This selection procedure can be implemented by using either one Look Up Table (LUT), which is updated synchronously to the time multiplexed behaviour of the image acquisition, or a set of LUTs, one for each image IM1, IM2, . . . IMn. The LUT or LUTs are used to linearly or non-linearly map pixels in the separate images IM1, IM2, . . . IMn into the Display Image in accordance with the selection procedure.
The embodiment shown in
The outputs from each LUT are thus combined in the digital temperature image storage 18, which preferably provides an 8-bit temperature image with as many ranges as there are images taken. Each image is for example 240*320 pixels. The digitised output from the storage 18 is then sent as a data stream for further processing, for example in a video digital/analogue converter, and from there to be shown on a display (not shown) to show the combined Display Image.
The LUT is updated as a part of a temperature compensation. Thus, the LUT need adjustment as a function of what temperature region it actually is working on.
For simplicity reasons, the description below will be given for a two range solution.
For two range LUTs two temperature intervals will be mapped into one image. Then, three object temperatures are needed, where at least the middle temperature is common for the two temperature intervals. It is to be noted that the chosen temperature intervals could overlap each other to some extend at the interface between them.
where TaOBJ and TcOBJ are the lowest and the highest temperatures of the object to be monitored within the wide dynamic temperature range, and TcOBJ is a middle temperature at the interface between the two temperature intervals that the wide temperature range is divided in.
A transfer function between pixel values and object temperature for the image IM1 acquisition and calibration parameters (temperature interval 1) is:
U PIX =f 1(T OBJ))
A transfer function between pixel values and object temperature for the image IM2 acquisition and calibration parameters (temperature interval 2) is:
U PIX =f 2(T OBJ))
The LUT for the temperature interval 1, LUT1, maps pixel values into the display memory in the following manner:
for U PIX =f 1(T OBJ) <Ta OBJ)
The LUT for the temperature interval 2, LUT2, maps pixel values into the display memory in the following manner:
for U PIX =f 2(T OBJ) <Tb OBJ)
These pixels will be over read by LUT1
for U PIX =f 2(Tb OBJ ≦T OBJ <Tc OBJ)
However, in order to provide a fast camera it is possible to provide a number of focal plane arrays (FPAs), or other kind or recording features, one for each temperature interval, instead of only one FPA. An embodiment illustrating this feature is shown in
The embodiment shown in
Thereafter, the images are provided as a combined and adapted temperature image information in a digital temperature image storage 18′, which preferably provides an 8 bit temperature image with as many ranges as there are images taken. Each image from the LUTs is for example 240*320 pixels.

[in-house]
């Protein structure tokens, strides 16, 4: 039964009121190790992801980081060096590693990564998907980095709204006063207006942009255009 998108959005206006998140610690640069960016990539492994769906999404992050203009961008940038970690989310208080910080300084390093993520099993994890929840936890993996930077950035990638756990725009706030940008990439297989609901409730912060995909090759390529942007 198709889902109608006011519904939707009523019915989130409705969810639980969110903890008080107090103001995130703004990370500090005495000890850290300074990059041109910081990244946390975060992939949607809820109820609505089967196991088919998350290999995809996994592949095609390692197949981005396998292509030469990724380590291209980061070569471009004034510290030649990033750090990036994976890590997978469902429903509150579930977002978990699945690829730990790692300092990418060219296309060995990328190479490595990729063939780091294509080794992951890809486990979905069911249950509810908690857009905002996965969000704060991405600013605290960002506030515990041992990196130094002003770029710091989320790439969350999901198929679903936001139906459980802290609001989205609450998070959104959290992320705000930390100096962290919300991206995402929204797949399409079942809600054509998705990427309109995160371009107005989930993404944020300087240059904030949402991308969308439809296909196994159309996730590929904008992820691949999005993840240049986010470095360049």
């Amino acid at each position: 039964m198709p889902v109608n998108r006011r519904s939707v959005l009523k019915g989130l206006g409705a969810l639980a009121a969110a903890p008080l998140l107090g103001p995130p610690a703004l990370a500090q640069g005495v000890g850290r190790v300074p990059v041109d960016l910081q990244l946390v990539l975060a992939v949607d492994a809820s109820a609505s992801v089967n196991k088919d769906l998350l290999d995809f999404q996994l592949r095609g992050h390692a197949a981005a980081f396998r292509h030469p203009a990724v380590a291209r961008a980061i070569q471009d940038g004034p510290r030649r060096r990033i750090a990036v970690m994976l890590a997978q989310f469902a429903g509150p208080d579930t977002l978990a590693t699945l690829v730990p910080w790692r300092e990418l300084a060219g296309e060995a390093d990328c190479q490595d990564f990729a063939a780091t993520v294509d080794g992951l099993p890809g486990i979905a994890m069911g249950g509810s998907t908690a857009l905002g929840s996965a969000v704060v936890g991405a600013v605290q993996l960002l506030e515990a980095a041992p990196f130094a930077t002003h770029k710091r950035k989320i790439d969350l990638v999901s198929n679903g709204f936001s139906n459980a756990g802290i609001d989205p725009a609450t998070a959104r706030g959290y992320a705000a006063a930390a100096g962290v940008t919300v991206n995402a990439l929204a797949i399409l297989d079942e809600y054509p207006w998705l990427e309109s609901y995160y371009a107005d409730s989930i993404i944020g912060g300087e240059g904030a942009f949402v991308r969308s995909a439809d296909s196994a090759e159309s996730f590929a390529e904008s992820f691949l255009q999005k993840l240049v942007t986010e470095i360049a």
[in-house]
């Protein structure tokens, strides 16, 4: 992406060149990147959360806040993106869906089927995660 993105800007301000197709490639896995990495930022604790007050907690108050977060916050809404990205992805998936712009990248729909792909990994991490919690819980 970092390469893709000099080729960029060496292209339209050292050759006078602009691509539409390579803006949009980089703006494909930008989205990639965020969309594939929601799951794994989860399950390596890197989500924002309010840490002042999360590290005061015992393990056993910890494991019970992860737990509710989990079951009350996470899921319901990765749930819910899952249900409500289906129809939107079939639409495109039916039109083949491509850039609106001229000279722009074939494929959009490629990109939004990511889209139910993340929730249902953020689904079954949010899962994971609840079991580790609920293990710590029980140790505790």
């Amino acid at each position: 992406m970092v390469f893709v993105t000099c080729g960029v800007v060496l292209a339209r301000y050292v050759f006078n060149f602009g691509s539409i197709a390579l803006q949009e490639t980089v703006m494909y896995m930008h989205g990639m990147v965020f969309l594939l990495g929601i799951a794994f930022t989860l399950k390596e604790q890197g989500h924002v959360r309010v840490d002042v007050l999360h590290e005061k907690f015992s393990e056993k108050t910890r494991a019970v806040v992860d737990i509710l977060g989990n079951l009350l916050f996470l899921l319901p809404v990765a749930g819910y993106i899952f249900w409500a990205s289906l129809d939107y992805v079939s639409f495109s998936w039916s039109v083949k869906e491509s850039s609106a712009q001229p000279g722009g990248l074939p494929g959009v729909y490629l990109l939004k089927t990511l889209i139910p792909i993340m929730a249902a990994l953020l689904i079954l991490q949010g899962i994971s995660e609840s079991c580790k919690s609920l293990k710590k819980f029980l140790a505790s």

The digitised output from the storage 18′ is then sent to a video digital/analogue converter and from there to be shown on a display (not shown) to show the combined Display Image. The sensitivity will be at least slightly different for the three sensor-groups (FPAs and line elements). A compensation must be provided. Then the sensitivity of the image as a whole will be inferior that of an image recorded successively on the same sensor group. This depends upon that the bandwidth is increased and it is related to the sensitivity.
This embodiment could for example be used when flying over an area, in which a forest fire is to be monitored, such as the one shown in
Even in such a multi-line sensor device the lines are to be combined into one to be presented on a single Display in a scrolling procedure. It is also possible to provide a system of parallel recordings of line representations like the way illustrated in
Although the invention is described with respect to exemplary embodiments it should be understood that modifications can be made without departing from the scope thereof. Accordingly, the invention should not be considered to be limited to the described embodiments, but defined only by the following claims, which are intended to embrace all equivalents thereof.
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|U.S. Classification||382/169, 382/274, 348/E05.081, 348/E05.082, 348/E05.09|
|International Classification||H04N5/217, H04N5/367, G06K9/40, H04N5/33, G06K9/00|
|Cooperative Classification||H04N5/33, H04N5/367, H04N5/332|
|European Classification||H04N5/367, H04N5/33D, H04N5/33|
|Aug 13, 2004||AS||Assignment|
Owner name: FLIR SYSTEMS AB, SWEDEN
Free format text: ASSIGNMENT OF ASSIGNORS INTEREST;ASSIGNOR:GULDEVALL, ULF;REEL/FRAME:014994/0024
Effective date: 20040630
|Aug 19, 2011||FPAY||Fee payment|
Year of fee payment: 4
|Jan 16, 2013||AS||Assignment|
Owner name: FLIR SYSTEMS AB, SWEDEN
Free format text: ADDRESS CHANGE;ASSIGNOR:FLIR SYSTEMS AB;REEL/FRAME:029645/0168
Effective date: 20120630
|Jul 21, 2015||FPAY||Fee payment|
Year of fee payment: 8